Alternative Name(s): Car Screen & Window Badge.

Small plastic badge with a post-manufacture back pin. It is probably an example of the 'window and car screen badge' issued by the Returned Soldiers and Sailors Imperial League of Australia (RSSILA, later the RSL) Victoria, to raise funds for Anzac House, Melbourne, in the lead-up to a royal visit in April 1927. The design was likely by J. I. Northfield (per Commonwealth Gazette no. 49, 12 May 1947, no. 5522, p. 916).

The Age newspaper explained on 15 February 1927: 'Anzac House, the heart of the soldier movement in Victoria, and the State's chief memorial building, has not been paid for completely, and an effort is being made to discharge the debt before the arrival of the Duke and Duchess of York on 21st April. To this end the Returned Soldiers' League, on behalf of the trustees of Anzac House, earnestly seeks support./ The chief means to be used for the raising of the amount is the sale of a window and car screen badge, which will show the Union Jack and Australian Ensign entwined, photographs of the Duke and Duchess of York, and of Anzac House memorial building, the words, "Welcome to the land of the Anzacs," and the signatures appended of the State Governor, the Premier of Victoria and Sir John Monash. / As far as the league is concerned, it is an ''appeal to end appeals," for if the full amount of the debt be received (£19,000) the unfettered revenue which will accrue from the building will be available for the league's welfare work. / The league gives service to distressed and incapacitated men, to the widows, widowed mothers and orphans of deceased soldiers. It is desired that the league should be able to inform their Royal Highnesses that Anzac House is free of debt. It is hoped that the Duke of York will, on his return, be able to announce the consummation of this desire to his brother, the Prince of Wales - the league's chief patron, and one who has always taken a keen interest in its work.'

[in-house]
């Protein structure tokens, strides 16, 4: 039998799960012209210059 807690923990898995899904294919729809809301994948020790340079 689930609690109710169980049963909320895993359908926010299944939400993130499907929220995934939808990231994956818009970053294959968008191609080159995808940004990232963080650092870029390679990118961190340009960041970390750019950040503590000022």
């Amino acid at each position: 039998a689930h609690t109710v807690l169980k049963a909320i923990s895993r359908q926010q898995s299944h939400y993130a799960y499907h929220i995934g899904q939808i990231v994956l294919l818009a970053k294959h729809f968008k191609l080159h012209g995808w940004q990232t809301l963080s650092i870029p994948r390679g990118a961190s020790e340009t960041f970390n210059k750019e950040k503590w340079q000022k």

Physical Description

Small rectangular badge with cut corners, with crudely-printed colour images of the red Australian ensign, a tall building, King George and Queen Mary, with their signatures, and text on a banner 'Welcome to the land of the Anzacs'; below: 'Proceeds in aid of the Anzac Memorial Fund'. A bent pin has been pushed through a rough hole the upper centre of the badge, allowing it to be secured to another surface.


The badge neatly combines Australian pride in the exploits of the Anzacs with imperial royal sentiment. It also represents Australian 'imperialism'; by appropriating the Anzacs to Australia only, it denies New Zealand soldiers their part in the 'Anzac' tradition/legend.

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